Virginia's Democratic governor criticized Republicans for celebrating the passage of the American Health Care Act, the GOP replacement for the Affordable Care Act, which is commonly called Obamacare.
"They're having a big beer party celebrating what they did," Gov. Terry McAuliffe told CNN. "People are going to lose lives. People are going to lose health coverage and they think this is a party? They think this is fun?"
He added: "These are real people and real numbers and unfortunately the rhetoric of political campaigning has come in and it will do grave danger to the country."
McAuliffe went on to point out that the Republican health care bill, which is headed for a vote in the Senate, is expected to cut Medicaid and Medicare by $800 billion.
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"Who do you think is going to be affected by that?" McAuliffe said. "What [Republicans] are doing is they put people's lives in jeopardy. People will die if this becomes law of the land."
The governor said slashing Medicaid and Medicare will have a severe impact on the working poor.
"In Virginia, we have a very lean Medicaid delivery system already," he said. "If you are a single woman with two children in Virginia, you have to make less than $6,200 a year. What do you you want me to do, cut it to $5,000 a year?"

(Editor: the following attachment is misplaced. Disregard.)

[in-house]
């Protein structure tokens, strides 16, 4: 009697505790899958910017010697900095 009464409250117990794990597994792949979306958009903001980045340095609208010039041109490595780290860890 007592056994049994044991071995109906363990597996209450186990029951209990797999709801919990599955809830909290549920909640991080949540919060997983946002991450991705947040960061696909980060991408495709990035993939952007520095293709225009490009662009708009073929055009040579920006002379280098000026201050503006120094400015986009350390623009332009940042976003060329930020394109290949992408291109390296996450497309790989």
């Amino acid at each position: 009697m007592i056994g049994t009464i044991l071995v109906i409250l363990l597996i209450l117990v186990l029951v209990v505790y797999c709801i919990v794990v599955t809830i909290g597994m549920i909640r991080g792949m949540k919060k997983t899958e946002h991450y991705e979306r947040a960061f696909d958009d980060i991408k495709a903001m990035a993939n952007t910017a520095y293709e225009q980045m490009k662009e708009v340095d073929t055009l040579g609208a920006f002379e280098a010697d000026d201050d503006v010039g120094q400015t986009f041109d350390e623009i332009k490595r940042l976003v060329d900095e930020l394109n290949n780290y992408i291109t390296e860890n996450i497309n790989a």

The expected gutting of Medicaid and Medicare has alarmed many groups, including school advocacy groups, such as the School Superintendents Association, the National School Boards Association and the Disability Rights Education & Defense Fund, which said the cuts will negatively impact special education students, according to Education Week.
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Public schools get $4 billion annually from Medicaid to help pay for Special Education classes. And in a letter to Congress signed by each of those organizations, the importance of those funds was explained.
"The projected loss of $880 billion in federal Medicaid dollars will compel states to ration health care for children," the letter stated.
The letter added: "Under the per-capita caps included in the AHCA, health care will be rationed and schools will be forced to compete with other critical health care providers -- hospitals, physicians, and clinics -- that serve Medicaid-eligible children. School-based health services are mandated on the states and those mandates do not cease simply because Medicaid funds are capped by the AHCA. As with many other unfunded mandates, capping Medicaid merely shifts the financial burden of providing services to the states."